Now that I've said this all, I don't think you should put Wicket in AppFuse. If you would, you should also put in Echo for sure. What I do think you should do, is to protect the world and throw out the model 2 frameworks :) Just have Tapestry and JSF, and add Wicket and Echo when they are popular enough.

    Posted by Eelco on June 16, 2005 at 06:31 PM MDT #

    Eelco, can you tell me how to run .NET on Unix, Linux and Windows at the same time? Many of our customers are moving to Linux servers at the moment. I've been forced to do development on Windows for the last 15 days and it dies once every day with the same hardware and software I use with Linux (haven't seen this for years on Linux). I doesn't matter how good .NET is (I think it's just a bad copy of Java, MS never ever invented anything in their whole history), it does not work on decent operating systems.

    Posted by Lars Fischer on June 16, 2005 at 10:14 PM MDT #

    Oh, well. Don't get me wrong, I'm on your side. I mean, I absolutely hate any vendor lock-in, and MS is king at that. But let's be real. I have seen allmost just as many Linux boxes die. As long as you don't run more than 10 programs on it, you can get by on a MS box (though you should NEVER put exchange on it). The only really stable machines I ever worked on are AS/400s (which are pretty good at doing Java stuff btw). It is funny that you think MS copies from Java. VS copies refactoring etc for sure, but the Java world copies just as much, the most famous being ASP - JSP. But JSF is supposed to be an answer to .NET (aspx) as well.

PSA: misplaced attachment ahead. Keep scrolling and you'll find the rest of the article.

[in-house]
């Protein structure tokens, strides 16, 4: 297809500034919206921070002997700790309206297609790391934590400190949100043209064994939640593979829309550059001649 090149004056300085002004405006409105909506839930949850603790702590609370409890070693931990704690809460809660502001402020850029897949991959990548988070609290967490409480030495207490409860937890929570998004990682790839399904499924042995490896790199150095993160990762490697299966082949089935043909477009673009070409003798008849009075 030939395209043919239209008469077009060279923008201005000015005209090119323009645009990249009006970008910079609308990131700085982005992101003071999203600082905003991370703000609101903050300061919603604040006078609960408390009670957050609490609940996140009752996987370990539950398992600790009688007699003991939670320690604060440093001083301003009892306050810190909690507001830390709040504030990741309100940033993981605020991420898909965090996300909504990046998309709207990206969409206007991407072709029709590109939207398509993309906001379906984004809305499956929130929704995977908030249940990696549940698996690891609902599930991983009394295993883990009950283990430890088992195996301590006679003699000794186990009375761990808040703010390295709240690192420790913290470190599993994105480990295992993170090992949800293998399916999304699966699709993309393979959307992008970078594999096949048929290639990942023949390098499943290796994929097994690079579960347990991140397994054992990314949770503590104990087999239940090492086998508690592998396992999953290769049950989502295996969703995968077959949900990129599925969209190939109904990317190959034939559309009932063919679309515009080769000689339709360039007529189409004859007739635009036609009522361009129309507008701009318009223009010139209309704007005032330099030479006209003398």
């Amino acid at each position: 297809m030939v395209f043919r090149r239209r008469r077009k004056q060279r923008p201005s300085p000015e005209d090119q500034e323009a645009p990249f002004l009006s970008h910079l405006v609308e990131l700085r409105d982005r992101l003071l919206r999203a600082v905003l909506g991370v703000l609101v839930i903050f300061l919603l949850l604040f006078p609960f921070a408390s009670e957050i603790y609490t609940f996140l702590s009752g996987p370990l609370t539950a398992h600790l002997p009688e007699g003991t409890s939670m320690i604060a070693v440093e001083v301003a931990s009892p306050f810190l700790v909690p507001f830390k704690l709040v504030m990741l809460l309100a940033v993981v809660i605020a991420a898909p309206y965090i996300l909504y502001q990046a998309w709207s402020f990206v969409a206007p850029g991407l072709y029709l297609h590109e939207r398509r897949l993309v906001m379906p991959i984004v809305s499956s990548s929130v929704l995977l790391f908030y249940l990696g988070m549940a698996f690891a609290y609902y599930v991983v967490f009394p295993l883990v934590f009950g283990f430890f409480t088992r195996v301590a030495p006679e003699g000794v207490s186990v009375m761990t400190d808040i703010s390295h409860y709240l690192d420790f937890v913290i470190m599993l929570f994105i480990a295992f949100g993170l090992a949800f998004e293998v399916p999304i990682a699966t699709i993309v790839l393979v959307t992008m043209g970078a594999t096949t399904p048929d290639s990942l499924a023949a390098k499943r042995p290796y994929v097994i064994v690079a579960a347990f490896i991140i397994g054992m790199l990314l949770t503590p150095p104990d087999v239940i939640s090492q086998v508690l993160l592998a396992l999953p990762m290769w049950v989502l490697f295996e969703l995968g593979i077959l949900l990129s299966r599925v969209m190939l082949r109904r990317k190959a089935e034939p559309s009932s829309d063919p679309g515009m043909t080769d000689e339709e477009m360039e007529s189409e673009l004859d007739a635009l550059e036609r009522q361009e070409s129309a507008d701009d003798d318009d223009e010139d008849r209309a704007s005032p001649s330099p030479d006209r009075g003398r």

Posted by Eelco on June 16, 2005 at 11:24 PM MDT #

    I'm curious to know how you would work security into jboss now. I know that on the wiki the jboss documentation discusses using the jboss frameworks, but I believe this is prior to integrating Acegi Security. Would you recommend using Acegi Security for JBoss deployment? I'm assuming so since the main reason you switched to acegi was for cross platform deployments. I'm just not sure what changes need to be made to have acegi work for jboss. Are there any changes for that?

    Posted by Mark Johnson on June 24, 2005 at 08:30 PM MDT #


    Acegi does a lot to simplify deployment of AppFuse - in any app server. You shouldn't need to configure any authentication settings anymore - just the JNDI DataSource. If you do want to customize the login query or something similar, you can modify web/WEB-INF/applicationContext-security.xml.

    Posted by Matt Raible on June 27, 2005 at 04:25 AM MDT #